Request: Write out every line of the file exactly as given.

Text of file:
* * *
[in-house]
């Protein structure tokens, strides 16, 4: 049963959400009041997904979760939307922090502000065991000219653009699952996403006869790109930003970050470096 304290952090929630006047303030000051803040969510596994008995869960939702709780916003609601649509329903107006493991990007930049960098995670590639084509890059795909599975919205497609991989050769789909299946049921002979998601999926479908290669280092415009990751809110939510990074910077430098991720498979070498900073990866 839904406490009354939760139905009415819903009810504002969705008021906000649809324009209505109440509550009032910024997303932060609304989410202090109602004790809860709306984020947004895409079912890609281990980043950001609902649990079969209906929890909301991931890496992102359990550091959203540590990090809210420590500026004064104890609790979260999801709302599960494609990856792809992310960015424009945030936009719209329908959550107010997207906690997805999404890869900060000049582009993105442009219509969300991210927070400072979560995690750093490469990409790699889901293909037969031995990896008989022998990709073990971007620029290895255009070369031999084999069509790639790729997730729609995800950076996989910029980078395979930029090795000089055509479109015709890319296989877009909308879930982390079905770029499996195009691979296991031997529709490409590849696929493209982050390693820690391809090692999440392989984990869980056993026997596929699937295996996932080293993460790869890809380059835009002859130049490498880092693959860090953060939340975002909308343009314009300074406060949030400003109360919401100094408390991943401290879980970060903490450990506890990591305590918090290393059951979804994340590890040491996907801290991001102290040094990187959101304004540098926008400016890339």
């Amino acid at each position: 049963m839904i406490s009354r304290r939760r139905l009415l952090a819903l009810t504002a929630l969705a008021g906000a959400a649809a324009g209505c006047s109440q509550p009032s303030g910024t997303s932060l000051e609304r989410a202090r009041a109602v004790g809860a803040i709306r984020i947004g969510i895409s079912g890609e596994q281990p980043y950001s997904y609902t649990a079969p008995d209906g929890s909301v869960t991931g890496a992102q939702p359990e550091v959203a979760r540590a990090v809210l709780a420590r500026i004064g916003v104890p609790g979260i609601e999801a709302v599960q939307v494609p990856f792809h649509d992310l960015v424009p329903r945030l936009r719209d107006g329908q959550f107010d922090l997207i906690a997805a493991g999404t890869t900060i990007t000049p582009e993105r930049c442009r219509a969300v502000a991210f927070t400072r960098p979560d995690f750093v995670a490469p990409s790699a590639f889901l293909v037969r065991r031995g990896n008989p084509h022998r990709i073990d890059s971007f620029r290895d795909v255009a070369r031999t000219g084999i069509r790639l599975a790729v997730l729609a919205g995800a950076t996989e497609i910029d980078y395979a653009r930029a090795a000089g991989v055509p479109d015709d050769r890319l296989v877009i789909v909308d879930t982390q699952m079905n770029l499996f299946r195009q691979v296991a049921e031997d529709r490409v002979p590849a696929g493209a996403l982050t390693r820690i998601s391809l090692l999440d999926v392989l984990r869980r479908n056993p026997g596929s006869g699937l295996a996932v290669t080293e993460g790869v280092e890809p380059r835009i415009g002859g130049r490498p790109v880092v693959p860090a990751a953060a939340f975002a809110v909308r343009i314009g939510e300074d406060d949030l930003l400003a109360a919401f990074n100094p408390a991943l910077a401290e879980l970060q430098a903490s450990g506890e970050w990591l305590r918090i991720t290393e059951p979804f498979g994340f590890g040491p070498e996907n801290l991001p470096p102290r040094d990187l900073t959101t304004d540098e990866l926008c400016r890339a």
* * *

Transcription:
[in-house]
């Protein structure tokens, strides 16, 4: 049963959400009041997904979760939307922090502000065991000219653009699952996403006869790109930003970050470096 304290952090929630006047303030000051803040969510596994008995869960939702709780916003609601649509329903107006493991990007930049960098995670590639084509890059795909599975919205497609991989050769789909299946049921002979998601999926479908290669280092415009990751809110939510990074910077430098991720498979070498900073990866 839904406490009354939760139905009415819903009810504002969705008021906000649809324009209505109440509550009032910024997303932060609304989410202090109602004790809860709306984020947004895409079912890609281990980043950001609902649990079969209906929890909301991931890496992102359990550091959203540590990090809210420590500026004064104890609790979260999801709302599960494609990856792809992310960015424009945030936009719209329908959550107010997207906690997805999404890869900060000049582009993105442009219509969300991210927070400072979560995690750093490469990409790699889901293909037969031995990896008989022998990709073990971007620029290895255009070369031999084999069509790639790729997730729609995800950076996989910029980078395979930029090795000089055509479109015709890319296989877009909308879930982390079905770029499996195009691979296991031997529709490409590849696929493209982050390693820690391809090692999440392989984990869980056993026997596929699937295996996932080293993460790869890809380059835009002859130049490498880092693959860090953060939340975002909308343009314009300074406060949030400003109360919401100094408390991943401290879980970060903490450990506890990591305590918090290393059951979804994340590890040491996907801290991001102290040094990187959101304004540098926008400016890339």
């Amino acid at each position: 049963m839904i406490s009354r304290r939760r139905l009415l952090a819903l009810t504002a929630l969705a008021g906000a959400a649809a324009g209505c006047s109440q509550p009032s303030g910024t997303s932060l000051e609304r989410a202090r009041a109602v004790g809860a803040i709306r984020i947004g969510i895409s079912g890609e596994q281990p980043y950001s997904y609902t649990a079969p008995d209906g929890s909301v869960t991931g890496a992102q939702p359990e550091v959203a979760r540590a990090v809210l709780a420590r500026i004064g916003v104890p609790g979260i609601e999801a709302v599960q939307v494609p990856f792809h649509d992310l960015v424009p329903r945030l936009r719209d107006g329908q959550f107010d922090l997207i906690a997805a493991g999404t890869t900060i990007t000049p582009e993105r930049c442009r219509a969300v502000a991210f927070t400072r960098p979560d995690f750093v995670a490469p990409s790699a590639f889901l293909v037969r065991r031995g990896n008989p084509h022998r990709i073990d890059s971007f620029r290895d795909v255009a070369r031999t000219g084999i069509r790639l599975a790729v997730l729609a919205g995800a950076t996989e497609i910029d980078y395979a653009r930029a090795a000089g991989v055509p479109d015709d050769r890319l296989v877009i789909v909308d879930t982390q699952m079905n770029l499996f299946r195009q691979v296991a049921e031997d529709r490409v002979p590849a696929g493209a996403l982050t390693r820690i998601s391809l090692l999440d999926v392989l984990r869980r479908n056993p026997g596929s006869g699937l295996a996932v290669t080293e993460g790869v280092e890809p380059r835009i415009g002859g130049r490498p790109v880092v693959p860090a990751a953060a939340f975002a809110v909308r343009i314009g939510e300074d406060d949030l930003l400003a109360a919401f990074n100094p408390a991943l910077a401290e879980l970060q430098a903490s450990g506890e970050w990591l305590r918090i991720t290393e059951p979804f498979g994340f590890g040491p070498e996907n801290l991001p470096p102290r040094d990187l900073t959101t304004d540098e990866l926008c400016r890339a």